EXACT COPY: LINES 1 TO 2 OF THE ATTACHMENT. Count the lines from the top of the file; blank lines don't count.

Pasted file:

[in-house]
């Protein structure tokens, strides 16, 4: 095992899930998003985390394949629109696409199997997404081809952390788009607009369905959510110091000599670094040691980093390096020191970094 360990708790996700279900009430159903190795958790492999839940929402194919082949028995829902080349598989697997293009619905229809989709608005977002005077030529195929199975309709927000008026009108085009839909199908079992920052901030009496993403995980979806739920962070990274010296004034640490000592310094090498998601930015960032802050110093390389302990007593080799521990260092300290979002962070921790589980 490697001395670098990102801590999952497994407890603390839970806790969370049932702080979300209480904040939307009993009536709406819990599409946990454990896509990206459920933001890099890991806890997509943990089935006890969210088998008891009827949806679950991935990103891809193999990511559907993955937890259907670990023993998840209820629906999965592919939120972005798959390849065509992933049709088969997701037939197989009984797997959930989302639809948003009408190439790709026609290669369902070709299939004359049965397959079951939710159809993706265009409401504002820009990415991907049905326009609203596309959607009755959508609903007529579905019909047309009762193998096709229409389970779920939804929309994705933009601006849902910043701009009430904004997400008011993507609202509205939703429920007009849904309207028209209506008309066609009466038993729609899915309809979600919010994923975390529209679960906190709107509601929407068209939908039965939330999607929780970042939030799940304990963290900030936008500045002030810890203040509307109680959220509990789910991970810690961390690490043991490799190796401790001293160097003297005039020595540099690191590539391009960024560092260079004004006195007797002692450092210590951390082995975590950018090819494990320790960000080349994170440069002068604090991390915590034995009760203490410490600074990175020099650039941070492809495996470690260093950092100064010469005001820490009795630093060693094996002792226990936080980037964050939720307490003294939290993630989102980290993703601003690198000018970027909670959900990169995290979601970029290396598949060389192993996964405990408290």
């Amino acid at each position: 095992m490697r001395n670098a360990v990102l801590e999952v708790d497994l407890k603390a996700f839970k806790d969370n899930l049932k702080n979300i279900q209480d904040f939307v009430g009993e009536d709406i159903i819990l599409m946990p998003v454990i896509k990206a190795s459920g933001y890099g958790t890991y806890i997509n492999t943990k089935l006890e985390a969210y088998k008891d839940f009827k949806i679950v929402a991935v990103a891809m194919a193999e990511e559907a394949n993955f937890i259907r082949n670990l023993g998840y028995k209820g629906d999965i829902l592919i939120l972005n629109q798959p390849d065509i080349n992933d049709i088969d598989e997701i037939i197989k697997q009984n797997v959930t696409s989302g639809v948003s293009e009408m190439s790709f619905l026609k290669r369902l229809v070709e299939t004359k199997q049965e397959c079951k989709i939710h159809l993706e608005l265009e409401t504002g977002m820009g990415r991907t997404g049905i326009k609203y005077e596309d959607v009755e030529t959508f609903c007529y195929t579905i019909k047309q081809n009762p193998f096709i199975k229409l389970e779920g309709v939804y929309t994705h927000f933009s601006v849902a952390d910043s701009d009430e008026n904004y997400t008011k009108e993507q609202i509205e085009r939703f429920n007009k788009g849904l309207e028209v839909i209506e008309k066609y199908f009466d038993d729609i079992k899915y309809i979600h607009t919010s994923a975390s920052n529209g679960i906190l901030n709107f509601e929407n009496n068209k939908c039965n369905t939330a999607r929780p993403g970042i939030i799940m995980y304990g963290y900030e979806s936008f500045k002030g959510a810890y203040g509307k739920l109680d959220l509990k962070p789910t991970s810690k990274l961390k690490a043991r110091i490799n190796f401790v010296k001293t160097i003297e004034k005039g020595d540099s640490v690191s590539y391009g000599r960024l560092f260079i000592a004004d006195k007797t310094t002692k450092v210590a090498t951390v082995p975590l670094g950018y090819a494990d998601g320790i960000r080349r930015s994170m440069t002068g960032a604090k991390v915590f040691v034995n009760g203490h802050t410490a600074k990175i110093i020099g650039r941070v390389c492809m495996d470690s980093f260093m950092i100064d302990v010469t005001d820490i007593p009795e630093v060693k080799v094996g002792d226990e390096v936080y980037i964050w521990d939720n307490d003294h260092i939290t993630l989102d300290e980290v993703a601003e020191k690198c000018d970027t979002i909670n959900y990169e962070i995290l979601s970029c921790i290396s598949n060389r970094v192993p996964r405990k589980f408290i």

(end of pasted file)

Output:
[in-house]
């Protein structure tokens, strides 16, 4: 095992899930998003985390394949629109696409199997997404081809952390788009607009369905959510110091000599670094040691980093390096020191970094 360990708790996700279900009430159903190795958790492999839940929402194919082949028995829902080349598989697997293009619905229809989709608005977002005077030529195929199975309709927000008026009108085009839909199908079992920052901030009496993403995980979806739920962070990274010296004034640490000592310094090498998601930015960032802050110093390389302990007593080799521990260092300290979002962070921790589980 490697001395670098990102801590999952497994407890603390839970806790969370049932702080979300209480904040939307009993009536709406819990599409946990454990896509990206459920933001890099890991806890997509943990089935006890969210088998008891009827949806679950991935990103891809193999990511559907993955937890259907670990023993998840209820629906999965592919939120972005798959390849065509992933049709088969997701037939197989009984797997959930989302639809948003009408190439790709026609290669369902070709299939004359049965397959079951939710159809993706265009409401504002820009990415991907049905326009609203596309959607009755959508609903007529579905019909047309009762193998096709229409389970779920939804929309994705933009601006849902910043701009009430904004997400008011993507609202509205939703429920007009849904309207028209209506008309066609009466038993729609899915309809979600919010994923975390529209679960906190709107509601929407068209939908039965939330999607929780970042939030799940304990963290900030936008500045002030810890203040509307109680959220509990789910991970810690961390690490043991490799190796401790001293160097003297005039020595540099690191590539391009960024560092260079004004006195007797002692450092210590951390082995975590950018090819494990320790960000080349994170440069002068604090991390915590034995009760203490410490600074990175020099650039941070492809495996470690260093950092100064010469005001820490009795630093060693094996002792226990936080980037964050939720307490003294939290993630989102980290993703601003690198000018970027909670959900990169995290979601970029290396598949060389192993996964405990408290």